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In Stonington, a $4 million teardown

By David Collins

Publication: The Day

Published July 14. 2013 4:00AM   Updated July 14. 2013 7:59AM

When Taylor Swift plunked down $19 million for an oceanfront mansion in Watch Hill this spring, it looked like the real estate market, at least the high end, was showing healthy signs of recovery.

Now you can see more evidence of the gathering strength of expensive real estate right in Stonington.

Last fall, a New York investment banker and his wife paid $4.4 million for the house at the end of Wamphassuc Point, at the mouth of Stonington Harbor.

They already own the house next door, which is appraised by the town at $1.9 million.

The $4.4 million property at the tip of the point included an 11-room main house and a nine-room guest house.

And in June they tore the main house down.

They have filed building permits to replace it, a project the building permit application estimates will cost $1.8 million.

The permit application indicates the new house will measure more than 7,000 square feet, including basement and decks, but it won't be much bigger than the one it replaces.

The $4.4 million sale was the second-highest price ever paid for a residential property in town. The most expensive was the waterfront house at 53 Church St. in the heart of Stonington Borough, used in the movie "Mystic Pizza," which sold for $5.5 million in 2011.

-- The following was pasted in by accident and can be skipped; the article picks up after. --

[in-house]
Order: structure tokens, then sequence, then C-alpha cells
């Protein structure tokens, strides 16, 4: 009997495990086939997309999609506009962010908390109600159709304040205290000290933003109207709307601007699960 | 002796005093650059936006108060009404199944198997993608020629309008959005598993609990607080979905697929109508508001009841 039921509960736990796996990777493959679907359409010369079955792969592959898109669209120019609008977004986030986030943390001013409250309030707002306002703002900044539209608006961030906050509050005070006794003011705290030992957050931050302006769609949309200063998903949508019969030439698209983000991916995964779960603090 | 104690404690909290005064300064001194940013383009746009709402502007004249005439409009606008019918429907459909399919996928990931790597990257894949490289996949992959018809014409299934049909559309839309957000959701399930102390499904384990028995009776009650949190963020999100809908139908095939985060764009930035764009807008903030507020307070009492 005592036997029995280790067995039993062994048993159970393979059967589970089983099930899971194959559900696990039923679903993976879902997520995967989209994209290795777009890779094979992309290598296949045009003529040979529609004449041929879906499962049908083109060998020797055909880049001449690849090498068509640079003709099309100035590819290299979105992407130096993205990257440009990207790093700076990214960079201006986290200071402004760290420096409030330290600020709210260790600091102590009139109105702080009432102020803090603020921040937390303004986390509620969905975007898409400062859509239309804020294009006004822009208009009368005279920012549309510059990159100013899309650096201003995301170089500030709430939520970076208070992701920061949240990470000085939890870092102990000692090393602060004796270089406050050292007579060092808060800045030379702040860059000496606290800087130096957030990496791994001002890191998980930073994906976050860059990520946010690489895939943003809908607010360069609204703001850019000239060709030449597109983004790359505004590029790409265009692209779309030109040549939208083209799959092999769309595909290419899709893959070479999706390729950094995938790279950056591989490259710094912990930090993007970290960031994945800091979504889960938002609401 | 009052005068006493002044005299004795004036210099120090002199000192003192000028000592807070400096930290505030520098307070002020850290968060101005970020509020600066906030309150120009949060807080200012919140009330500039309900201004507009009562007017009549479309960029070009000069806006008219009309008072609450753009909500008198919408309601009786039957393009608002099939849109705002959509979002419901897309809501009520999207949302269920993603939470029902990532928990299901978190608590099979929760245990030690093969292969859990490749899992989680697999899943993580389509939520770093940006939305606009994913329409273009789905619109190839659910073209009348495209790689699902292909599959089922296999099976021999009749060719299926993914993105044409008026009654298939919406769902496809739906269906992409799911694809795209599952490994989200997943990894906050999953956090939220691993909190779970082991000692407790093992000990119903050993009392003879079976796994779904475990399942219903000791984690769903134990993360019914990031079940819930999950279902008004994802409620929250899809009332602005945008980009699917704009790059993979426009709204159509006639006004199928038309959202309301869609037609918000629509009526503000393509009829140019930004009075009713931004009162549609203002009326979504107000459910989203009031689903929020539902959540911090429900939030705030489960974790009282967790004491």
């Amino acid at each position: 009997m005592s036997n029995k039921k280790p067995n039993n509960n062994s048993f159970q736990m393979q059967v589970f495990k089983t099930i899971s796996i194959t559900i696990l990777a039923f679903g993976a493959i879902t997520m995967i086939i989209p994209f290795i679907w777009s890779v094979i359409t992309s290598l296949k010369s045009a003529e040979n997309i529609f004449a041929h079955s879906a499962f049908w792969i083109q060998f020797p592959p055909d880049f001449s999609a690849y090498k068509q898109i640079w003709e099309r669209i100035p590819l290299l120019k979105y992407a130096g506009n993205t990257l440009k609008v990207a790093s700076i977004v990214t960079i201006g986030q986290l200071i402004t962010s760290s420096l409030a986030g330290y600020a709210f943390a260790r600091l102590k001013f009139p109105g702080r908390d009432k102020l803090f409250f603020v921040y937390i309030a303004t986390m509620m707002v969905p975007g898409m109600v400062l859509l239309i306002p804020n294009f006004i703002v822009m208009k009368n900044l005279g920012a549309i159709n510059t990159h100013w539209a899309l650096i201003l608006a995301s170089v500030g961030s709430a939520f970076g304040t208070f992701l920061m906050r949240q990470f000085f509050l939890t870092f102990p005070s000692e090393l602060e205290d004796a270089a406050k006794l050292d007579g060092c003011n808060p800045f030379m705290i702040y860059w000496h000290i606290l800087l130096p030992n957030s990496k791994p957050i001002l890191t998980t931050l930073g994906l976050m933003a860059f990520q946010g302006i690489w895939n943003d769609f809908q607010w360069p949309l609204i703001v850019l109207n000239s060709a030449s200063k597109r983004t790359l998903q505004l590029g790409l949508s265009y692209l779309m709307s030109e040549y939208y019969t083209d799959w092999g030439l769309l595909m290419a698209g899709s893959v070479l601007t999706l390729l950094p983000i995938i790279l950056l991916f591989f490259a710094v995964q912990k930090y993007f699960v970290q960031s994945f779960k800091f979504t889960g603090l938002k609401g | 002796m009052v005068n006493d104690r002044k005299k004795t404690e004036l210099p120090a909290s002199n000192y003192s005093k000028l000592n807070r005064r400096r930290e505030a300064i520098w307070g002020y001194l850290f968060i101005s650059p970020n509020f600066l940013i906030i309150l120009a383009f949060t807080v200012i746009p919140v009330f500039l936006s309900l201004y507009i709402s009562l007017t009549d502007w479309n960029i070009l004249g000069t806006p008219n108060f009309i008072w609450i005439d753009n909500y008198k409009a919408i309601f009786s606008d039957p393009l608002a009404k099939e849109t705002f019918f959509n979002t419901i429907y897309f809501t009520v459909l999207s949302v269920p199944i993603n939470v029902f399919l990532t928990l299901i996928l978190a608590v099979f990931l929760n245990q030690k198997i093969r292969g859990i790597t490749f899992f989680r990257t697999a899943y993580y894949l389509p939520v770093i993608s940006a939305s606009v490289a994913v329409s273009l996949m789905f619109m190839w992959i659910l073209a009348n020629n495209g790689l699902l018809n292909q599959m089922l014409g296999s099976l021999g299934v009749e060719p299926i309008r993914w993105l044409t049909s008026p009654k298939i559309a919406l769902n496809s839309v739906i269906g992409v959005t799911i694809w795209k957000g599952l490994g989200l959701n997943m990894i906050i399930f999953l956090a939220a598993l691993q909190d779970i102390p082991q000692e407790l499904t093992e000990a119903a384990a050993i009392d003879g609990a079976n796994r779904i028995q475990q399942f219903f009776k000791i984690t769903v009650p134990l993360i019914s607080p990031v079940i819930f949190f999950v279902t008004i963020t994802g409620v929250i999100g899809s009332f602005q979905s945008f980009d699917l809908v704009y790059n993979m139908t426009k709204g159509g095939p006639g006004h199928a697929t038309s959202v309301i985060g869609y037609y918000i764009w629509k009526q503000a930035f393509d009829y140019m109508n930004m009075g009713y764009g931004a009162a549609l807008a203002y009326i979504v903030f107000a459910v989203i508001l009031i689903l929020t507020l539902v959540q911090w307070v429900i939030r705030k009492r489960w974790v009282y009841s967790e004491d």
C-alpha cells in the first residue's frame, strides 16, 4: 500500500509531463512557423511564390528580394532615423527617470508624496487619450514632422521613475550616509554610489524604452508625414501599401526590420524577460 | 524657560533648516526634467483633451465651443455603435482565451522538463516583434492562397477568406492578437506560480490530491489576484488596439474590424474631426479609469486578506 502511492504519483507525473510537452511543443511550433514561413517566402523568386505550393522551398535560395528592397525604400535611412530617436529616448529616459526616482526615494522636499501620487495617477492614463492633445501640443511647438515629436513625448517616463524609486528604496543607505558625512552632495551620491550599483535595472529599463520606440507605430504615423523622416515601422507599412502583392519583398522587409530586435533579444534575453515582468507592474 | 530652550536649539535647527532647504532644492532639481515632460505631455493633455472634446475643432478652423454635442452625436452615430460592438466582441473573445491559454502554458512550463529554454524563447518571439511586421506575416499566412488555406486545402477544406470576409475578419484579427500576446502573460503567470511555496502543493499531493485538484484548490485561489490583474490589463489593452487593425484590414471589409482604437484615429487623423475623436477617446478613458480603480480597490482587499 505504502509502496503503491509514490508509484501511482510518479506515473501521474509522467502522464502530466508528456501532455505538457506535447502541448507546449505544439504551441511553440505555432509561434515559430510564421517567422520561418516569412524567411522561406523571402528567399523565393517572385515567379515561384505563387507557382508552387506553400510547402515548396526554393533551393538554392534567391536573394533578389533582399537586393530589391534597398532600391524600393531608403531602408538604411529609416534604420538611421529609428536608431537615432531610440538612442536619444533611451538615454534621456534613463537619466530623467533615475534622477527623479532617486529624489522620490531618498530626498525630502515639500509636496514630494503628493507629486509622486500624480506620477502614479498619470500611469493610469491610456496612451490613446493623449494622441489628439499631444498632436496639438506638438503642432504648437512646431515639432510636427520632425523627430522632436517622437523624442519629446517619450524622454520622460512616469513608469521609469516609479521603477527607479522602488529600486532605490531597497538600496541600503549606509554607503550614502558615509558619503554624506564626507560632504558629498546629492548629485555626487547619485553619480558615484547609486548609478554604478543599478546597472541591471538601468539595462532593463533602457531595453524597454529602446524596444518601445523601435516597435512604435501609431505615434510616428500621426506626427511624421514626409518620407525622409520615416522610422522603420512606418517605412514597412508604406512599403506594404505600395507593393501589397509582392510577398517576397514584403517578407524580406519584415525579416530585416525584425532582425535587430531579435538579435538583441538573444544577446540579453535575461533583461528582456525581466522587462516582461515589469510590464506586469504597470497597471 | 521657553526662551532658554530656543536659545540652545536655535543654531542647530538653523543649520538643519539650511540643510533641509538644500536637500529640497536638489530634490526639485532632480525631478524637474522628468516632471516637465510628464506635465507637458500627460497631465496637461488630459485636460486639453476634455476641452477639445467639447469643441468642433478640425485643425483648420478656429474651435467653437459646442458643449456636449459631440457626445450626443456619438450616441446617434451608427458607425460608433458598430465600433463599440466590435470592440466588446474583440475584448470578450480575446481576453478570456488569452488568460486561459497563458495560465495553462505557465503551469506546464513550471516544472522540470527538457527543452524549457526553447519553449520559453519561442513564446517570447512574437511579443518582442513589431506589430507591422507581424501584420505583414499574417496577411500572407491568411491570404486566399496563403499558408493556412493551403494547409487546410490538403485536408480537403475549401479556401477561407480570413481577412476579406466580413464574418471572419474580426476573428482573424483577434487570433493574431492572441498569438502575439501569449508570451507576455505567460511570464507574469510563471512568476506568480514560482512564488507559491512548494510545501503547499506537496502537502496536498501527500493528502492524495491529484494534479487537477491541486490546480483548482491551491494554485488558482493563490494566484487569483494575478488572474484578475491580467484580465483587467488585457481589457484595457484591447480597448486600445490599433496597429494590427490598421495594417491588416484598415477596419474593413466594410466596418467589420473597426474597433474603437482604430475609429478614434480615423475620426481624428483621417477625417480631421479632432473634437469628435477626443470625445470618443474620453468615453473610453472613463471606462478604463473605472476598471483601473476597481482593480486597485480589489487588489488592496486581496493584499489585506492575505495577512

But it looks like the new owners of the end of Wamphassuc Point, who will have invested more than $6 million on the one property alone, will have what is arguably the most expensive residential real estate in town.

The $4.4 million property was originally owned by the Schaefer family; Schaefer as in "Schaefer is the one beer to have when you're having more than one."

Apparently, when it comes to buying real estate in the Stonington world of Schaefer, having more than one could refer to houses. The new owners of the tip of the point now have three.

Will the good karma of the top of the real estate market trickle down?

That may be hard to predict, given some of the structural weaknesses in the southeastern Connecticut economy.

And yet with $4 million teardowns and expensive building projects ramping up, people in the building industry must feel like the music is starting to play again.

This is the opinion of David Collins

David Collins

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